Wednesday of the First Week in Lent

This generation is an evil generation;
it seeks a sign, but no sign will be given it,
except the sign of Jonah.
Just as Jonah became a sign to the Ninevites,
so will the Son of Man be to this generation.

The lectionary provides complementary readings for our reflection: a passage from the Book of the Prophet Jonah and Jesus' remarks about "the sign of Jonah."
In Saint Matthew's Gospel the "sign" is Jonah's three days in the belly of a fish, which may parallel Jesus' lying in the tomb until the third day.

Saint Luke ignores that suggestive idea and calls our attention to the Ninevite response to Jonah's preaching. Every one of them, from the king to the slave -- including the domestic animals -- fasted, wore sackcloth and ashes, and begged God for mercy.

Jonah "became a sign" as Jesus is a sign; their prophetic warnings must be heard.
Jonah's message to the Ninevites was plain and simple, "Forty days more and Nineveh shall be overthrown." They heard his word and responded.

I have heard of such moments in history when a prophetic word was immediately welcomed. The Irish had grown weary of their continual fighting in the name of opposing gods when Saint Patrick and his people arrived. Armed only with the Word of God he converted the nation to Catholicism. Secondly, natives of the crumbling Aztec Empire saw the image of the Virgin on a cactus-fiber tilma and underwent Baptism. Though the new Spanish rulers were no less oppressive than the old, the natives welcomed the Mother of a kindlier God.
I suspect scrupulous historians could say it wasn't quite that simple in either case; but, for the story-telling preacher, there are parallels with the legend of Jonah and the Ninevites. Sometimes people are ready for a new god.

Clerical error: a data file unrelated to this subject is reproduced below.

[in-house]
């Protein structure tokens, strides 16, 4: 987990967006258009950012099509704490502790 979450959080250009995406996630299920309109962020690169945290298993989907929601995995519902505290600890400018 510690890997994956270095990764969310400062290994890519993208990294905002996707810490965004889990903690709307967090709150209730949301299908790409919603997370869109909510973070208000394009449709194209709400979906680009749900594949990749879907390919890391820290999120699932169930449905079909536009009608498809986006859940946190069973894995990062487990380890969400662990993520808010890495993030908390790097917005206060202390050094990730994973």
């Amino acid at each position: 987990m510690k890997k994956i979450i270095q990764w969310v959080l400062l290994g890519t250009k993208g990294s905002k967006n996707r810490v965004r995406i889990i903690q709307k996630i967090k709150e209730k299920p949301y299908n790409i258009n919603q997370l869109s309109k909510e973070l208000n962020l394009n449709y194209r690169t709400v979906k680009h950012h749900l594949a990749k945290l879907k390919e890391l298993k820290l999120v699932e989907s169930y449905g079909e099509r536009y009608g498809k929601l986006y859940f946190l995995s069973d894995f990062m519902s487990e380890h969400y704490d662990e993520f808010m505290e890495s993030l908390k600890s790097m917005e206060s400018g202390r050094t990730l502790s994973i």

All that being said, we come to the bottom line, "... there is something greater than Jonah here."

Lent reminds us that we must repent. No one among us can claim to be good enough; no one dare say "I have turned my entire life over to the Lord and there is no shadow of sin within me."

Saint John warns us,
If we say, “We are without sin,” we deceive ourselves, and the truth is not in us. If we acknowledge our sins, he is faithful and just and will forgive our sins and cleanse us from every wrongdoing.
That invitation is too good to pass up.

"In the old days" many Catholics routinely confessed their sins once a month; some, weekly. They recognized the value of habitually confessing even minor sins so as to avoid greater temptations. Entire families approached the sacrament; sometimes with a bit of coaching from each other. If a child complained he had nothing to confess, his mother helpfully reminded him. And that suggestion reminded her of her overreaction to the child's behavior. 
Meanwhile, the married couple examined their interaction.
It was not a foolproof system -- no system is -- but it helped; marriages remained intact and children survived childhood to become responsible members of a prosperous nation.

Lent reminds us it's not too late to call on the Mercy of the Father who gave his only Son, so that everyone who believes in him might not perish but might have eternal life.

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I love to write. This blog helps me to meditate on the Word of God, and I hope to make some contribution to our contemplations of God's Mighty Works.

Ordinarily, I write these reflections two or three weeks in advance of their publication. I do not intend to comment on current events.

I understand many people prefer gender-neutral references to "God." I don't disagree with them but find that language impersonal, unappealing and tasteless. When I refer to "God" I think of the One whom Jesus called "Abba" and "Father", and I would not attempt to improve on Jesus' language.

You're welcome to add a thought or raise a question.